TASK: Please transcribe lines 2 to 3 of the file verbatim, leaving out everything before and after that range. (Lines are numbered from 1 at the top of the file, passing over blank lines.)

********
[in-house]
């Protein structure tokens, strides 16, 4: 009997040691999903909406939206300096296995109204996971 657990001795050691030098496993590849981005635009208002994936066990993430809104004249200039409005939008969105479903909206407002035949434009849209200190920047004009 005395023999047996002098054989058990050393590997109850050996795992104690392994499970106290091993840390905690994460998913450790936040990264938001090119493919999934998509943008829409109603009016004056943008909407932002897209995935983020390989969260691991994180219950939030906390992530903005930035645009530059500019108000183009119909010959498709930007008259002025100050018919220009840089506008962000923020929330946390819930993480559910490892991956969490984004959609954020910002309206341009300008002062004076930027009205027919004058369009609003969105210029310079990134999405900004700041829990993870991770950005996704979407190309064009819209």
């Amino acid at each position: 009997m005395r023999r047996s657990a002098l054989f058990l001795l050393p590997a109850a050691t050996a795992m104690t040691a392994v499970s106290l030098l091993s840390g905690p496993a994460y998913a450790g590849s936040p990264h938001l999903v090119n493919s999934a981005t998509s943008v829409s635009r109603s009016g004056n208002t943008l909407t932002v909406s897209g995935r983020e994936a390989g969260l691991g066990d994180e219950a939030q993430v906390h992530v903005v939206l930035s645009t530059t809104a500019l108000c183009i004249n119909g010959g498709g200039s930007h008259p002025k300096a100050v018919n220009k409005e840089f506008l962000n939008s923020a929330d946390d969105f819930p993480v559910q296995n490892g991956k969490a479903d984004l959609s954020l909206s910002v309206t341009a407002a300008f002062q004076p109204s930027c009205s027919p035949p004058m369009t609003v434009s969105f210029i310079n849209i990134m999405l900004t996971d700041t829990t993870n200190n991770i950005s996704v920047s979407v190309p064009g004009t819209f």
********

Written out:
């Protein structure tokens, strides 16, 4: 009997040691999903909406939206300096296995109204996971 657990001795050691030098496993590849981005635009208002994936066990993430809104004249200039409005939008969105479903909206407002035949434009849209200190920047004009 005395023999047996002098054989058990050393590997109850050996795992104690392994499970106290091993840390905690994460998913450790936040990264938001090119493919999934998509943008829409109603009016004056943008909407932002897209995935983020390989969260691991994180219950939030906390992530903005930035645009530059500019108000183009119909010959498709930007008259002025100050018919220009840089506008962000923020929330946390819930993480559910490892991956969490984004959609954020910002309206341009300008002062004076930027009205027919004058369009609003969105210029310079990134999405900004700041829990993870991770950005996704979407190309064009819209």
């Amino acid at each position: 009997m005395r023999r047996s657990a002098l054989f058990l001795l050393p590997a109850a050691t050996a795992m104690t040691a392994v499970s106290l030098l091993s840390g905690p496993a994460y998913a450790g590849s936040p990264h938001l999903v090119n493919s999934a981005t998509s943008v829409s635009r109603s009016g004056n208002t943008l909407t932002v909406s897209g995935r983020e994936a390989g969260l691991g066990d994180e219950a939030q993430v906390h992530v903005v939206l930035s645009t530059t809104a500019l108000c183009i004249n119909g010959g498709g200039s930007h008259p002025k300096a100050v018919n220009k409005e840089f506008l962000n939008s923020a929330d946390d969105f819930p993480v559910q296995n490892g991956k969490a479903d984004l959609s954020l909206s910002v309206t341009a407002a300008f002062q004076p109204s930027c009205s027919p035949p004058m369009t609003v434009s969105f210029i310079n849209i990134m999405l900004t996971d700041t829990t993870n200190n991770i950005s996704v920047s979407v190309p064009g004009t819209f």